Arrogant Ignorance

Over the years, I have developed a term "arrogant ignorance" to describe certain people we deal with from time to time.

We often get young and inexperienced contract managers assigned to one of our relationships.   These folks will struggle, due to lack of experience and fragmentary training, to perform their duties, because they really don't know what to do in many circumstances.  We accept the fact that we often know more about our contract manager's job than she knows herself, and try to help them get up to speed.

However, occasionally these folks, despite very obviously not knowing what they are doing, get hugely arrogant and refuse to admit they don't know what they are doing.  They fire off orders and decisions that not only are wrong, but simply make no sense, and then yell at us within seconds for not complying with their bizarre requirements.   I have always scratched my head over this syndrome, and have assumed that it resulted from a combination of:

  • a young person with absolutely no education and experience in how to work in a high-performing organization.  (think about the organizations a 20-something has seen -- public schools, college faculty, maybe a non-profit over the summer, fake businesses on TV -- nothing that would give them any clue how a high-performing organization works).
  • really bad incentives.  Typically, the worst examples have non-existent formal performance management systems where the informal metrics therefore reign.  These informal metrics often default to things like "always look busy" or "always look like you know what you are doing" or "never do anything that will cause your boss to yell at you" or "never get caught making a bureaucratic process error.

Well, I was thrilled today to find that the syndrome I call "arrogant ignorance" actually has a name.  It was mentioned in this article by Simple Justice and is called the Dunning Kruger effect.   Here is the first line from Wikipedia:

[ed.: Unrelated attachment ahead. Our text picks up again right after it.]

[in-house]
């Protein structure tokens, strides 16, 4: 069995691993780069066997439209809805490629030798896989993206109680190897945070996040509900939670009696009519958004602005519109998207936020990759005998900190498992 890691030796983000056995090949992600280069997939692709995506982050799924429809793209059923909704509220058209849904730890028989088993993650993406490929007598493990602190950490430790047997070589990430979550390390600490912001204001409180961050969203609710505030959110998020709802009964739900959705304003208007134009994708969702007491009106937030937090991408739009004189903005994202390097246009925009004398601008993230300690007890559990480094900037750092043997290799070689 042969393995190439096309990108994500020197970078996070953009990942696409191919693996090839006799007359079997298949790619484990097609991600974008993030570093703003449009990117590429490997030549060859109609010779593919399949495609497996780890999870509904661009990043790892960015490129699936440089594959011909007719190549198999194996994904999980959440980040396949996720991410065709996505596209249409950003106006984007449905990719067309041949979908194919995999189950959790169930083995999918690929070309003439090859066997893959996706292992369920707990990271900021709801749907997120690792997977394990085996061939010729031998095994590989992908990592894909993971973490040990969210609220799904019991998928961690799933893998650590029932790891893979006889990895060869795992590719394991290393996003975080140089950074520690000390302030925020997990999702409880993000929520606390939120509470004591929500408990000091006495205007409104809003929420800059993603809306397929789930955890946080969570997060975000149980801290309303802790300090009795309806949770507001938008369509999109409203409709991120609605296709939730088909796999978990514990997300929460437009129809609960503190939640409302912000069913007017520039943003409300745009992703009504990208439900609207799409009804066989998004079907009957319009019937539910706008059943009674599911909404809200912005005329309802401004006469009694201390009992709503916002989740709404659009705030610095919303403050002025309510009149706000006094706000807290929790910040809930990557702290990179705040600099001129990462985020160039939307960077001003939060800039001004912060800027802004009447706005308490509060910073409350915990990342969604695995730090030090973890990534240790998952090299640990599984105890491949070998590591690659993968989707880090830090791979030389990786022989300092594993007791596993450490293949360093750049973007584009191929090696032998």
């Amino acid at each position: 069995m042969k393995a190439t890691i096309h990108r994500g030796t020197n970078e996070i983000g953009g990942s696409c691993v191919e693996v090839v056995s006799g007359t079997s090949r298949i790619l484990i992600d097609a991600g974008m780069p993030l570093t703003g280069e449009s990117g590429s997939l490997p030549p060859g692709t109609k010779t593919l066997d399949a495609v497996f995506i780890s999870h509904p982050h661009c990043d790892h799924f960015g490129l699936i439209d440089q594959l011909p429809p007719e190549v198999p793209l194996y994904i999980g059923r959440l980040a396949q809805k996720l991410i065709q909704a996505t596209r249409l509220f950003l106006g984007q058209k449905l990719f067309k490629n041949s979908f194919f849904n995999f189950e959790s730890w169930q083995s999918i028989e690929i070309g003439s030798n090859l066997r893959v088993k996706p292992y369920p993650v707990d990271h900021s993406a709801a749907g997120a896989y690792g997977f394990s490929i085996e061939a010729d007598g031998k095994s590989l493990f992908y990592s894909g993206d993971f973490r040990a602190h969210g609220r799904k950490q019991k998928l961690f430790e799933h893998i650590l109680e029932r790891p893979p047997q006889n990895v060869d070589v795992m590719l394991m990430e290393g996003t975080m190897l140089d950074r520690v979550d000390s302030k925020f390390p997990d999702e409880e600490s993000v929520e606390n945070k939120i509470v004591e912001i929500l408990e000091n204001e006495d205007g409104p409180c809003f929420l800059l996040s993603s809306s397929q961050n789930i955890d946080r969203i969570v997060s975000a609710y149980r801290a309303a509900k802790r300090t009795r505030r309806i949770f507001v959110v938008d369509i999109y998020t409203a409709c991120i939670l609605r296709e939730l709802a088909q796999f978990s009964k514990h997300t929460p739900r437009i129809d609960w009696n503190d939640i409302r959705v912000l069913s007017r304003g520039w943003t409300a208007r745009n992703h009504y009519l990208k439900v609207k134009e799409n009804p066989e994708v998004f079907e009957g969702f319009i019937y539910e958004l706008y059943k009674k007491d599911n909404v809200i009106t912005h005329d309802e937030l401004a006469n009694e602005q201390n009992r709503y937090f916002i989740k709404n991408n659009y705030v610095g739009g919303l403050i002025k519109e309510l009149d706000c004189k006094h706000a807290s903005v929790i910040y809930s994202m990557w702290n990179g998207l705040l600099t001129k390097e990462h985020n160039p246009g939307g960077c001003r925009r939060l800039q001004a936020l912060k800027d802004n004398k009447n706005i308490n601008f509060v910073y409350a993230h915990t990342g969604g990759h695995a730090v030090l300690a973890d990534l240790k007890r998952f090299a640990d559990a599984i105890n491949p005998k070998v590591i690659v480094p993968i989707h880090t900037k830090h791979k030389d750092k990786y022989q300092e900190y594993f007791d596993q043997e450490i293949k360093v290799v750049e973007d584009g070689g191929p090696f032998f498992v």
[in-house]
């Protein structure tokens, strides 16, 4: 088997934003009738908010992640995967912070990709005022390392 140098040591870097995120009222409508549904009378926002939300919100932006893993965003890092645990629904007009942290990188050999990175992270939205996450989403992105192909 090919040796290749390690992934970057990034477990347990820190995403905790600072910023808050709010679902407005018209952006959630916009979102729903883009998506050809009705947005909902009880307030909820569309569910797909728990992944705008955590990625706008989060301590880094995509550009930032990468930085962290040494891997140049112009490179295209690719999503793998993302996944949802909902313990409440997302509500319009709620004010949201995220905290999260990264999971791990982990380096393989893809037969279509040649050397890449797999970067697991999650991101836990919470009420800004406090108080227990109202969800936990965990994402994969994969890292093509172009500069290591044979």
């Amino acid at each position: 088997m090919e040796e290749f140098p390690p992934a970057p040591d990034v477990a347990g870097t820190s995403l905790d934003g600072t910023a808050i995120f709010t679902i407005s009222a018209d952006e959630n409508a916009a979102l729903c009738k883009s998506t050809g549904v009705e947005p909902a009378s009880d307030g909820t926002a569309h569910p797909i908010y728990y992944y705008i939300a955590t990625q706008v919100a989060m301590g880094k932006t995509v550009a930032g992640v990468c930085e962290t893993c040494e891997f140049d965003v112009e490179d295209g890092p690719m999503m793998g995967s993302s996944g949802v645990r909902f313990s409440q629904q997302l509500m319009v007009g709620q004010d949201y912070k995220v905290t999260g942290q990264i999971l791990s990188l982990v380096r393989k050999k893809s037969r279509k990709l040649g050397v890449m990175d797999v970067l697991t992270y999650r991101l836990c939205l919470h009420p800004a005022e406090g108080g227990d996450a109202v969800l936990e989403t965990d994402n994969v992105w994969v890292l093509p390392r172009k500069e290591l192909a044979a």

The Dunning"“Kruger effect is an example of cognitive bias in which "people reach erroneous conclusions and make unfortunate choices, but their incompetence robs them of the metacognitive ability to realize it"[1]. They therefore suffer an illusory superiority, rating their own ability as above average.

This also helps to explain another phenomenon we tend to see -- that the absolute worst, most incompetant, most clueless employees tend to be the first (and often only) ones who call me and threaten me with lawsuits over false termination.  The article goes on:

  1. Incompetent individuals tend to overestimate their own level of skill.
  2. Incompetent individuals fail to recognize genuine skill in others.
  3. Incompetent individuals fail to recognize the extremity of their inadequacy.

But at least there is this ray of hope:

4.  If they can be trained to substantially improve their own skill level, these individuals can recognize and acknowledge their own previous lack of skill.


  1. John Anderson:

    5. Failing at 4, they are rapidly moved into a middle-management position... ;)

  2. Steve:

    I read this and I immediately think of the whole vaccination/autism "debate" where mother's intuition and Hollywood fame (Jenny McCarthy) are seen as a worthy substitute for science.

  3. Ed Kless: